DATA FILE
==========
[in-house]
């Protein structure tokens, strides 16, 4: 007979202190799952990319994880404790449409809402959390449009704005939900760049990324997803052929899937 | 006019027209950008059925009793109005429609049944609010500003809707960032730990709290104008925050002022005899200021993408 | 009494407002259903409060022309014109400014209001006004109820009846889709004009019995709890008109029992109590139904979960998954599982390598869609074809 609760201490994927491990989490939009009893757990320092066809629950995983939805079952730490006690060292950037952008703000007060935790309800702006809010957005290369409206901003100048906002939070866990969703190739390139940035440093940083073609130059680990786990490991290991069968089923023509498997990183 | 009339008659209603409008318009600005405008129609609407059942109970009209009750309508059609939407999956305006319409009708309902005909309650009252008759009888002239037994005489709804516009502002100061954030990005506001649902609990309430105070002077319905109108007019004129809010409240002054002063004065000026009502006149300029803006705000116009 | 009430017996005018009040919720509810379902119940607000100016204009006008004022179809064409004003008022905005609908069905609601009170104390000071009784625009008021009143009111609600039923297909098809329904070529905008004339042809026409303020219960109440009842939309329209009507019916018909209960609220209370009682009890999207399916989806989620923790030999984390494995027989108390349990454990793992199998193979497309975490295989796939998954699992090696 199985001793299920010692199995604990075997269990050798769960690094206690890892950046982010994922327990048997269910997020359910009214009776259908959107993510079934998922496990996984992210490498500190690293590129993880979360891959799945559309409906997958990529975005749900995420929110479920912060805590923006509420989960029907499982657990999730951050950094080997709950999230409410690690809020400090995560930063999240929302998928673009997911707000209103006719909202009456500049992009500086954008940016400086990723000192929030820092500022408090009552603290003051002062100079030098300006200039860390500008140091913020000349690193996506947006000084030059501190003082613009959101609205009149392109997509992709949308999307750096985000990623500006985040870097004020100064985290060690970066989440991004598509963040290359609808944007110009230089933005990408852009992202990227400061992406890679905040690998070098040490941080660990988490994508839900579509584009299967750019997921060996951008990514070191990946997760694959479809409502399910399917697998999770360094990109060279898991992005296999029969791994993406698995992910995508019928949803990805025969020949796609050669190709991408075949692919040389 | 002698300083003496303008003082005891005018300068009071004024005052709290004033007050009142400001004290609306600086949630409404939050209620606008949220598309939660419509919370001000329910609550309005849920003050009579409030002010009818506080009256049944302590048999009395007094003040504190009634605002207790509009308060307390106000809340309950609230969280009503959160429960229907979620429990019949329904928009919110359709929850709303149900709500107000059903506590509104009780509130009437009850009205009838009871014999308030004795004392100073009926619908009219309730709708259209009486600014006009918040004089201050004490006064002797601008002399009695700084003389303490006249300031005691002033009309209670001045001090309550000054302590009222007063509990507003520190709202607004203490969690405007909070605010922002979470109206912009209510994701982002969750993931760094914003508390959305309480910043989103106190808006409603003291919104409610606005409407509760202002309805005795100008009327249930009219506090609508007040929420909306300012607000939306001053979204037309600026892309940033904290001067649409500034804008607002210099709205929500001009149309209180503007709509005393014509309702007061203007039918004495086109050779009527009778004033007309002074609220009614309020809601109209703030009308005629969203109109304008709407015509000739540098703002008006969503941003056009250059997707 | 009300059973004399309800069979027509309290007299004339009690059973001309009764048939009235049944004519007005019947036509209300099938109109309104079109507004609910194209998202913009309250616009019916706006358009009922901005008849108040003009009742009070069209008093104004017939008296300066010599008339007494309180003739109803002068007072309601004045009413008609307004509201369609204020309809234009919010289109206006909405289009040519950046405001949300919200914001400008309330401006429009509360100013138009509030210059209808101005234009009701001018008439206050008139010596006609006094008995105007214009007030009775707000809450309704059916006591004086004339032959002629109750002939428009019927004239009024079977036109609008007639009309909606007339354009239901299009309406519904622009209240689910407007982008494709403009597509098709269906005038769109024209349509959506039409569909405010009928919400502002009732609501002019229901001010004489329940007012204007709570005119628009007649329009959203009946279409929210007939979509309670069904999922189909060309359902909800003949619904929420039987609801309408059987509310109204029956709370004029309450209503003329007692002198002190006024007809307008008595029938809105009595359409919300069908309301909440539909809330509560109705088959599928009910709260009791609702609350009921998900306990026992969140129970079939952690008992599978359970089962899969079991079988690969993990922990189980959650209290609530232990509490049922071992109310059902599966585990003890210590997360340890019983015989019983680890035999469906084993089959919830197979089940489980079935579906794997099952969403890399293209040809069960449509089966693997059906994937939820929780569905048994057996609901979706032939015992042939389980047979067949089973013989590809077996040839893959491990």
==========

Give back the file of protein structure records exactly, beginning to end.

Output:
[in-house]
């Protein structure tokens, strides 16, 4: 007979202190799952990319994880404790449409809402959390449009704005939900760049990324997803052929899937 | 006019027209950008059925009793109005429609049944609010500003809707960032730990709290104008925050002022005899200021993408 | 009494407002259903409060022309014109400014209001006004109820009846889709004009019995709890008109029992109590139904979960998954599982390598869609074809 609760201490994927491990989490939009009893757990320092066809629950995983939805079952730490006690060292950037952008703000007060935790309800702006809010957005290369409206901003100048906002939070866990969703190739390139940035440093940083073609130059680990786990490991290991069968089923023509498997990183 | 009339008659209603409008318009600005405008129609609407059942109970009209009750309508059609939407999956305006319409009708309902005909309650009252008759009888002239037994005489709804516009502002100061954030990005506001649902609990309430105070002077319905109108007019004129809010409240002054002063004065000026009502006149300029803006705000116009 | 009430017996005018009040919720509810379902119940607000100016204009006008004022179809064409004003008022905005609908069905609601009170104390000071009784625009008021009143009111609600039923297909098809329904070529905008004339042809026409303020219960109440009842939309329209009507019916018909209960609220209370009682009890999207399916989806989620923790030999984390494995027989108390349990454990793992199998193979497309975490295989796939998954699992090696 199985001793299920010692199995604990075997269990050798769960690094206690890892950046982010994922327990048997269910997020359910009214009776259908959107993510079934998922496990996984992210490498500190690293590129993880979360891959799945559309409906997958990529975005749900995420929110479920912060805590923006509420989960029907499982657990999730951050950094080997709950999230409410690690809020400090995560930063999240929302998928673009997911707000209103006719909202009456500049992009500086954008940016400086990723000192929030820092500022408090009552603290003051002062100079030098300006200039860390500008140091913020000349690193996506947006000084030059501190003082613009959101609205009149392109997509992709949308999307750096985000990623500006985040870097004020100064985290060690970066989440991004598509963040290359609808944007110009230089933005990408852009992202990227400061992406890679905040690998070098040490941080660990988490994508839900579509584009299967750019997921060996951008990514070191990946997760694959479809409502399910399917697998999770360094990109060279898991992005296999029969791994993406698995992910995508019928949803990805025969020949796609050669190709991408075949692919040389 | 002698300083003496303008003082005891005018300068009071004024005052709290004033007050009142400001004290609306600086949630409404939050209620606008949220598309939660419509919370001000329910609550309005849920003050009579409030002010009818506080009256049944302590048999009395007094003040504190009634605002207790509009308060307390106000809340309950609230969280009503959160429960229907979620429990019949329904928009919110359709929850709303149900709500107000059903506590509104009780509130009437009850009205009838009871014999308030004795004392100073009926619908009219309730709708259209009486600014006009918040004089201050004490006064002797601008002399009695700084003389303490006249300031005691002033009309209670001045001090309550000054302590009222007063509990507003520190709202607004203490969690405007909070605010922002979470109206912009209510994701982002969750993931760094914003508390959305309480910043989103106190808006409603003291919104409610606005409407509760202002309805005795100008009327249930009219506090609508007040929420909306300012607000939306001053979204037309600026892309940033904290001067649409500034804008607002210099709205929500001009149309209180503007709509005393014509309702007061203007039918004495086109050779009527009778004033007309002074609220009614309020809601109209703030009308005629969203109109304008709407015509000739540098703002008006969503941003056009250059997707 | 009300059973004399309800069979027509309290007299004339009690059973001309009764048939009235049944004519007005019947036509209300099938109109309104079109507004609910194209998202913009309250616009019916706006358009009922901005008849108040003009009742009070069209008093104004017939008296300066010599008339007494309180003739109803002068007072309601004045009413008609307004509201369609204020309809234009919010289109206006909405289009040519950046405001949300919200914001400008309330401006429009509360100013138009509030210059209808101005234009009701001018008439206050008139010596006609006094008995105007214009007030009775707000809450309704059916006591004086004339032959002629109750002939428009019927004239009024079977036109609008007639009309909606007339354009239901299009309406519904622009209240689910407007982008494709403009597509098709269906005038769109024209349509959506039409569909405010009928919400502002009732609501002019229901001010004489329940007012204007709570005119628009007649329009959203009946279409929210007939979509309670069904999922189909060309359902909800003949619904929420039987609801309408059987509310109204029956709370004029309450209503003329007692002198002190006024007809307008008595029938809105009595359409919300069908309301909440539909809330509560109705088959599928009910709260009791609702609350009921998900306990026992969140129970079939952690008992599978359970089962899969079991079988690969993990922990189980959650209290609530232990509490049922071992109310059902599966585990003890210590997360340890019983015989019983680890035999469906084993089959919830197979089940489980079935579906794997099952969403890399293209040809069960449509089966693997059906994937939820929780569905048994057996609901979706032939015992042939389980047979067949089973013989590809077996040839893959491990």